I don’t think it’s a stretch to say hardly anyone used the 3D functionality built into the Nintendo 3DS; Nintendo removing it from the 2DS iteration made sense. But I also believe people frequently use their Nintendo Switch both as a handheld and TV-docked console – which makes removing the TV functionality from the Switch Lite seem like a mistake. It isn’t. Nintendo is effectively taking the “switch” functionality out of the Switch with this handheld-only offering, and that’s perfectly fine. If you want a home console to play on your TV, the standard Switch model is still being sold. If you are primarily interested in the handheld functionality, you now have a considerably cheaper model to choose from.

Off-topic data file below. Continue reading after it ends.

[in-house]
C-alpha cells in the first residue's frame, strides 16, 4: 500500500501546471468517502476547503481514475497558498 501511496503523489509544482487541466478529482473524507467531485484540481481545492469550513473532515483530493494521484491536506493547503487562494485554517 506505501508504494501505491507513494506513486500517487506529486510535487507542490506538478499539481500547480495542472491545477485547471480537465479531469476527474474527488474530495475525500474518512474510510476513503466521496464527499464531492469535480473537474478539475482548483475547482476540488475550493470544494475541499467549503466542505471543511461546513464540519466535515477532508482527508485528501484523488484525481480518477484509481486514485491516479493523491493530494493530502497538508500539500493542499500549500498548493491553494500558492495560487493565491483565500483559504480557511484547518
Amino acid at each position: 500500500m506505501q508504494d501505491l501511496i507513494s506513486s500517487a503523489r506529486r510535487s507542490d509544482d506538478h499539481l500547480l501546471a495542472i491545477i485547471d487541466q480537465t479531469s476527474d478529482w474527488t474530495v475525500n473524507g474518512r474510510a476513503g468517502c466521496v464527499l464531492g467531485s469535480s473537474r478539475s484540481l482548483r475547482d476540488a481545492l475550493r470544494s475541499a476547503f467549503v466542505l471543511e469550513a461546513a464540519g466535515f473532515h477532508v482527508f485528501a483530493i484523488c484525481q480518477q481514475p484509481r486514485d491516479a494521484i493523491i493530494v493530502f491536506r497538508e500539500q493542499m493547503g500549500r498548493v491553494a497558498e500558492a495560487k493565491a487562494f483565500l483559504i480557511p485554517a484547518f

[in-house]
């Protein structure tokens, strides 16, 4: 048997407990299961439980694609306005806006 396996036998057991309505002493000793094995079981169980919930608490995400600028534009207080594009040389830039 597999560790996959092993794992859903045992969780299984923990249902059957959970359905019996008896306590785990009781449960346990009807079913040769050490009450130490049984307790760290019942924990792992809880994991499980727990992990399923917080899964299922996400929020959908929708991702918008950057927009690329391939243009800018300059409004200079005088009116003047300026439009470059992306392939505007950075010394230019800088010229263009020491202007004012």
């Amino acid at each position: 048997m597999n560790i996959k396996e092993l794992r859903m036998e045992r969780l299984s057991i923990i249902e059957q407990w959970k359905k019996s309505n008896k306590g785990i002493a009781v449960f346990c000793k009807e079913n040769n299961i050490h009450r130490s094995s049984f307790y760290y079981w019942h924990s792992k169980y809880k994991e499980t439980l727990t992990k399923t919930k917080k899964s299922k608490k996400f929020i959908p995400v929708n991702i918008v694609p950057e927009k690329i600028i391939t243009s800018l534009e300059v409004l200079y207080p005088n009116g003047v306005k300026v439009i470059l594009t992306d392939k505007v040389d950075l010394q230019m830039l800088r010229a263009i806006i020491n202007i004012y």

The Switch Lite retails for $199 (a huge $100 cut over the standard Switch model), and the lower price reflects a number of sizable cuts from the device’s performance. The unit is slightly smaller, with a 5.5-inch LCD screen over the original machine’s 6.2-inch screen. The Switch Lite is also a little lighter at .6 pounds opposed to .87 pounds, but you likely won’t feel much of a difference. This handheld-only option also doesn’t have a motion camera, HD rumble, and the joy-cons cannot be removed. On the original Switch, I periodically ran into issues with one of my joy-cons detaching while in handheld mode. That’ll never happen here, but not being able to remove them does render a number of games somewhat unplayable.